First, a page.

On Earth Day 2013, a certified B Corporation and a three-star Eco-Andersonville green business called Mightybytes, launched a web-based app called EcoGrader that assesses a website’s carbon footprint. The Chicago-based company’s new app analyzes and grades a site on a score from 0-100 based on a site’s sustainability performance in the following four areas:
  1.  Green hosting is assessed based on a provider that is powered by renewable energy or associated renewable energy credits (RECs).
  2. Findability is based on the amount of time the user spends looking for the information that he or she needs on a website. (The less time a user has to search for the information that they are looking for, the less energy is required to deliver that content).
  3. Design and user experience ranking is grounded in mobile optimizations and the use of HTML 5 and CSS 3 instead of Flash. (When data-heavy assets weigh down a site, more energy is required to bring up the site).
  4. Performance depends on page load times and the number of files and server requests required for each page to load.
Scores in each area are aggregated to generate a composite grade between 0 and 100 (Mightybytes own website generated a score of 89).
A review of leading green websites using EcoGrader reveals that most receive a failing grade. Included in this assessment are the websites of corporate sustainability leaders, green business & sustainable development magazines, green news & environmental advocates and green lifestyle sites.
The website selection for sustainability leaders was derived from the top 10 in Corporate Knights top 100 for 2013. This is a list of the leading companies in what they call “clean capitalism.”

Corporate Sustainability Leaders

  • Storebrand:  38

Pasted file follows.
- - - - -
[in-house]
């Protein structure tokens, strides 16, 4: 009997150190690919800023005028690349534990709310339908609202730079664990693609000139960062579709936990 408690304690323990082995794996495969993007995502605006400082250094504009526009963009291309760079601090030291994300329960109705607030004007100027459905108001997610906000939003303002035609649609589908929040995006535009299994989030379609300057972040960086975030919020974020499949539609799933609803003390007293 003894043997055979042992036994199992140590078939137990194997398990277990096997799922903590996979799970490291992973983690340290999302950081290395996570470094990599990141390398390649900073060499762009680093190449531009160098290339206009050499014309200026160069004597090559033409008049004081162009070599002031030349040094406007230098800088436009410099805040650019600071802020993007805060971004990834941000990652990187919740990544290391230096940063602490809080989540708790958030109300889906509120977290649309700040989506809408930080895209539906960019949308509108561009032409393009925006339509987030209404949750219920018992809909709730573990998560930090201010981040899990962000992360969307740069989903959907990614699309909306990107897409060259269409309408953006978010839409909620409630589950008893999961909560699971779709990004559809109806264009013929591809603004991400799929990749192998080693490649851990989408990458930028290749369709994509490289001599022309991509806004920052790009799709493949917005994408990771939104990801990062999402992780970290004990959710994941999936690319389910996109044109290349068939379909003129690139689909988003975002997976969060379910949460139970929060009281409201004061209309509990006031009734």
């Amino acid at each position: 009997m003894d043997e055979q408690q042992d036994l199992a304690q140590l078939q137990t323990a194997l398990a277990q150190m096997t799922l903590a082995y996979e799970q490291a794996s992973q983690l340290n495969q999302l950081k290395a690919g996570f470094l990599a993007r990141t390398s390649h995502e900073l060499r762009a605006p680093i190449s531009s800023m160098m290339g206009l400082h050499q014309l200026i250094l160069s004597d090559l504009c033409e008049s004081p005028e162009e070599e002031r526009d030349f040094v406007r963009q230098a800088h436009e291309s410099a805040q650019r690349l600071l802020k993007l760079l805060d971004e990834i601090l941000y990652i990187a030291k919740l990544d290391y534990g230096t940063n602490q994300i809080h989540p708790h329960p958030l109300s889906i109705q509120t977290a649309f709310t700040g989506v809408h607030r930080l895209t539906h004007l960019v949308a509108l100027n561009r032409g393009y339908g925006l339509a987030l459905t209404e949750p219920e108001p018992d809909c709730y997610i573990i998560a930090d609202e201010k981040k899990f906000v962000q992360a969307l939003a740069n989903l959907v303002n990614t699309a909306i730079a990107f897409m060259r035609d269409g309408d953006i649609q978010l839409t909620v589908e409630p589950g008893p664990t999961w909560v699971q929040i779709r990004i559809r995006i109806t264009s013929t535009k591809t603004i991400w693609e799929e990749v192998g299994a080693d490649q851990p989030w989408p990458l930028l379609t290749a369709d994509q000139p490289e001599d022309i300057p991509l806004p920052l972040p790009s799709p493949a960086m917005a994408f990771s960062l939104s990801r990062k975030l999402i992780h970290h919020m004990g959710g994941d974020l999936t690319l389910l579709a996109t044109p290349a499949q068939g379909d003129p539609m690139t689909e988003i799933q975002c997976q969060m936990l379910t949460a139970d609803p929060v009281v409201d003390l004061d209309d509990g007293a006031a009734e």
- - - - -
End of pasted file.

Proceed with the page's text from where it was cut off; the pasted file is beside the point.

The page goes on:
• Biogen Idec Inc. :  40
  • Statoil:  44
  • Neste:  45
  • Koninklijke Philips Electronics:  48
  • Novo Nordisk:  49
  • Natura Cosmeticos:  54
  • Umicore:  56
  • Dassault Systemes  64
  • Westpac Banking Corp.:   65
 Average score: 50

Green Business and Sustainable Development Magazines

  • Our Planet:  35
  • One World:  35
  • Environmental Leader:  36
  • Earth Trends (WRI):  38
  • Triple Pundit:  40
  • Greenbiz: 40
  • Sustainable Industries Magazine: 43
  • EcoWorld: 44
  • BusinessGreen:  54
  • Fair Companies:  57
Average score: 46

Green News and Environmental Advocacy

Average Score: 45

Green Lifestyle Magazines

  • The Daily Green:  23
  • The Chalk Board:  38
  • Inhabitat:  40
  • GreenLiving:  41
  • Going Green Lifestyle:  47
  • Freshome:  52
  • EcoFabulous:  54
  • The Cool Hunter:  55
  • Jetson Green:  55
  • Apartment Therapy:  56
Average Score:  46
The combined average score across all four areas is 46.75. The failing average grade and the failing individual grades given to most of these sites demonstrates that even those who purport to be “green” are often oblivious to their digital footprints.  On the flip-side, these abysmal scores suggest that there are widespread opportunities to minimize environmental impacts in the digital realm.
Interest in website footprint assessment is destined to grow as we increasingly look for ways to minimize our environmental impacts. This may very well be the next frontier of environmental sustainability.